Background: The workplace is an important setting for reaching potentially large numbers of smokers.
Aims: To review the evidence about smoking cessation in the workplace.
Methods: Literature review including a synthesis of findings from recent systematic reviews and meta-analyses of workplace smoking cessation programmes, a separate review of the qualitative evidence, case studies and an expert panel assessment.
Results: We found advantages, identified or confirmed from the mixed methods used in this work to holding smoking cessation programmes in the workplace. These included: (i) easy access to large numbers of worker populations for large workplaces, (ii) the potential improved recruitment to such programmes given this, (iii) the opportunity to access young men, traditionally difficult to achieve, (iv) access to occupational health and other staff who can assist with support and delivery and (v) ability for workers to attend relatively easily. Evidence on the importance of developing peer support at work was mixed. The simple provision or availability of programmes and interventions was unlikely to provide any beneficial behaviour change. Interventions should target workers that actively want to stop smoking, use elements that workers have identified as useful or focus on altering beliefs about smoking and the need to stop.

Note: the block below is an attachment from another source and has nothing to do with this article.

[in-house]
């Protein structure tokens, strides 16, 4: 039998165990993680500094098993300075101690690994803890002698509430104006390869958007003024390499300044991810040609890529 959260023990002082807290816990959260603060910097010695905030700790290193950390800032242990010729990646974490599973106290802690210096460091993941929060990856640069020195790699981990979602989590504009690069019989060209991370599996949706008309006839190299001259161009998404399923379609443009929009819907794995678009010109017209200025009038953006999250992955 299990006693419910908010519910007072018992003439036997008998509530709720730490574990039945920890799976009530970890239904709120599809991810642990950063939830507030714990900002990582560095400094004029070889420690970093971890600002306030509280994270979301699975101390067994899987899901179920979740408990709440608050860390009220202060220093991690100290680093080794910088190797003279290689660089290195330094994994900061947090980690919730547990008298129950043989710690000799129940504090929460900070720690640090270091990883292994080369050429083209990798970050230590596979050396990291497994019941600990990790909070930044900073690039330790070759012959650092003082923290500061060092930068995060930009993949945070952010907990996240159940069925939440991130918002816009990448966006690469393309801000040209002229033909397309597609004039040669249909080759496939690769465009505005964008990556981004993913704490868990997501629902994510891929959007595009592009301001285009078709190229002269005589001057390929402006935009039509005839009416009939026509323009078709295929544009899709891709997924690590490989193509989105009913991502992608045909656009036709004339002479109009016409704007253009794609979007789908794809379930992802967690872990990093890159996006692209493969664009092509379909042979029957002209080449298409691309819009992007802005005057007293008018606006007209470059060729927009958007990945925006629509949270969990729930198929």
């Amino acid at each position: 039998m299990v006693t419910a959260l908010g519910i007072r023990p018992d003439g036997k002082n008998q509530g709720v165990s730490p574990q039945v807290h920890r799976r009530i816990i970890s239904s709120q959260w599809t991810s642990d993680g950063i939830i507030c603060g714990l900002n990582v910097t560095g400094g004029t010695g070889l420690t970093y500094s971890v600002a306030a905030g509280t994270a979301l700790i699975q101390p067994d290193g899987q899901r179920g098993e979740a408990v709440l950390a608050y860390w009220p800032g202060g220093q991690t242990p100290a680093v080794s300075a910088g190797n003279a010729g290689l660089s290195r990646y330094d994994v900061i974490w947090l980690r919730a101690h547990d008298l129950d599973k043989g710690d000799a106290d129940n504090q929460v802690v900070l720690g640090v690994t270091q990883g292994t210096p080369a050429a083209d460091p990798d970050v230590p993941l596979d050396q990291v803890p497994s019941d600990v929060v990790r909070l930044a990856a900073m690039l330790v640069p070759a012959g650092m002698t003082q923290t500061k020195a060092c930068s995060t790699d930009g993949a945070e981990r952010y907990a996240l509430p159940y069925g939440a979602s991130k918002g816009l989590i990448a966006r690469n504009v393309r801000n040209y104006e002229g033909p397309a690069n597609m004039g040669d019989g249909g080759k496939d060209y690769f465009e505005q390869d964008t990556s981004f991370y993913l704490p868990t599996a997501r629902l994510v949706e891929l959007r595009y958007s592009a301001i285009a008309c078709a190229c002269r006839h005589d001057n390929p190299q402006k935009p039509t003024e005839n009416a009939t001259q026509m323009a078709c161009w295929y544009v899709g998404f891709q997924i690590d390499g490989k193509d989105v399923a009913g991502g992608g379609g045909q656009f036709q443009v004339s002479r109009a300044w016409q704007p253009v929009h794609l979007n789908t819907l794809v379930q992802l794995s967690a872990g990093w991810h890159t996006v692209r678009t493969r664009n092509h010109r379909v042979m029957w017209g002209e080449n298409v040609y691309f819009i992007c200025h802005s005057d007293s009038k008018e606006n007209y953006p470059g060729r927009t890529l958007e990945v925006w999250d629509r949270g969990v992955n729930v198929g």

Conclusions: Smoking cessation programmes at work can provide useful support for workers wishing to stop smoking. They are only likely to be effective if participants have moved beyond the contemplation stage regarding smoking cessation, so that stopping smoking is a personal priority.
Keywords: Case studies; cessation; focus group; qualitative; review; smoking; work..